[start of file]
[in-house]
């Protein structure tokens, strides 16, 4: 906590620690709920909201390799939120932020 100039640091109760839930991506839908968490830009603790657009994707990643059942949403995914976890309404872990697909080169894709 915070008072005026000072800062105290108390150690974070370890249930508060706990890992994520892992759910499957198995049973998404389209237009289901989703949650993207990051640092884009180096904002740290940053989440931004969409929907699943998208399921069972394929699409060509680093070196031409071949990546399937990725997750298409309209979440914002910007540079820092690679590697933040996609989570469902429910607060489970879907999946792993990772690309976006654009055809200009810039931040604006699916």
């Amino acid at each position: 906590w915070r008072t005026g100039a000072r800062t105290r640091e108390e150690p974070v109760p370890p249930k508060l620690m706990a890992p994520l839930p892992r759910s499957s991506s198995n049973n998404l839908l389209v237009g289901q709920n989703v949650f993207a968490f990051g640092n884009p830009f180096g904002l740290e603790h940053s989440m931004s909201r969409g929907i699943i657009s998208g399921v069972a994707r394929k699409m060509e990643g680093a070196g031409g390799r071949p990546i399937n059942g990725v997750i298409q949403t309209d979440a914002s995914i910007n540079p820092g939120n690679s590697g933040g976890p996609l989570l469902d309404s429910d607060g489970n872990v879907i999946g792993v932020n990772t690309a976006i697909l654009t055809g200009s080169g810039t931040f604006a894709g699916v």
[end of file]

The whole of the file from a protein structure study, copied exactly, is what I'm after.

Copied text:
[in-house]
């Protein structure tokens, strides 16, 4: 906590620690709920909201390799939120932020 100039640091109760839930991506839908968490830009603790657009994707990643059942949403995914976890309404872990697909080169894709 915070008072005026000072800062105290108390150690974070370890249930508060706990890992994520892992759910499957198995049973998404389209237009289901989703949650993207990051640092884009180096904002740290940053989440931004969409929907699943998208399921069972394929699409060509680093070196031409071949990546399937990725997750298409309209979440914002910007540079820092690679590697933040996609989570469902429910607060489970879907999946792993990772690309976006654009055809200009810039931040604006699916």
């Amino acid at each position: 906590w915070r008072t005026g100039a000072r800062t105290r640091e108390e150690p974070v109760p370890p249930k508060l620690m706990a890992p994520l839930p892992r759910s499957s991506s198995n049973n998404l839908l389209v237009g289901q709920n989703v949650f993207a968490f990051g640092n884009p830009f180096g904002l740290e603790h940053s989440m931004s909201r969409g929907i699943i657009s998208g399921v069972a994707r394929k699409m060509e990643g680093a070196g031409g390799r071949p990546i399937n059942g990725v997750i298409q949403t309209d979440a914002s995914i910007n540079p820092g939120n690679s590697g933040g976890p996609l989570l469902d309404s429910d607060g489970n872990v879907i999946g792993v932020n990772t690309a976006i697909l654009t055809g200009s080169g810039t931040f604006a894709g699916v």